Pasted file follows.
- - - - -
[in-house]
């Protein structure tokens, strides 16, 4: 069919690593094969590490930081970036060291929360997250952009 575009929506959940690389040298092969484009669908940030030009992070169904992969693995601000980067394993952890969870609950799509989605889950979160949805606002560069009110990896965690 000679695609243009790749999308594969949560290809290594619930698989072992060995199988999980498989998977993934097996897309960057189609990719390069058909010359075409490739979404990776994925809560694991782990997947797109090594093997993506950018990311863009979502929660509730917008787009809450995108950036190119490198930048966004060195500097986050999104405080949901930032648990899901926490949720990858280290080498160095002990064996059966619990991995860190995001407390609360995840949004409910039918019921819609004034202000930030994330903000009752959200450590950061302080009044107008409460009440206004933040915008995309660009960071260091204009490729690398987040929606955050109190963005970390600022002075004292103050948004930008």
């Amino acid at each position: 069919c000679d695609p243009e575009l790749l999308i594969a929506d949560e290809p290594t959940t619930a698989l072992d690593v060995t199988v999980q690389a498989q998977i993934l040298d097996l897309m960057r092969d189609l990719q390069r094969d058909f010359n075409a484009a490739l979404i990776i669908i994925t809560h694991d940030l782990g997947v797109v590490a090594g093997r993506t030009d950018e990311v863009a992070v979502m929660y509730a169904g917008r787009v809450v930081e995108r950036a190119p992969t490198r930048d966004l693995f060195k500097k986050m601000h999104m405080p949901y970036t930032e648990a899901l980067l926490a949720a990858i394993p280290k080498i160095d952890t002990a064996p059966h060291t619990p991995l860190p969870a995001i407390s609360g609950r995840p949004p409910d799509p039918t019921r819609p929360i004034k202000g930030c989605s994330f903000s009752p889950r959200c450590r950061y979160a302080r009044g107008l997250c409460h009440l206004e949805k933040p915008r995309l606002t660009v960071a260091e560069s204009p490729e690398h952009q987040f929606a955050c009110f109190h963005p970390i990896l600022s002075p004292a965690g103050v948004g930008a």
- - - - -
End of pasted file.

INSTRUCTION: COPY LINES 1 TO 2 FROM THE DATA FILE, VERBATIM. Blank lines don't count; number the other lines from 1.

[in-house]
């Protein structure tokens, strides 16, 4: 069919690593094969590490930081970036060291929360997250952009 575009929506959940690389040298092969484009669908940030030009992070169904992969693995601000980067394993952890969870609950799509989605889950979160949805606002560069009110990896965690 000679695609243009790749999308594969949560290809290594619930698989072992060995199988999980498989998977993934097996897309960057189609990719390069058909010359075409490739979404990776994925809560694991782990997947797109090594093997993506950018990311863009979502929660509730917008787009809450995108950036190119490198930048966004060195500097986050999104405080949901930032648990899901926490949720990858280290080498160095002990064996059966619990991995860190995001407390609360995840949004409910039918019921819609004034202000930030994330903000009752959200450590950061302080009044107008409460009440206004933040915008995309660009960071260091204009490729690398987040929606955050109190963005970390600022002075004292103050948004930008």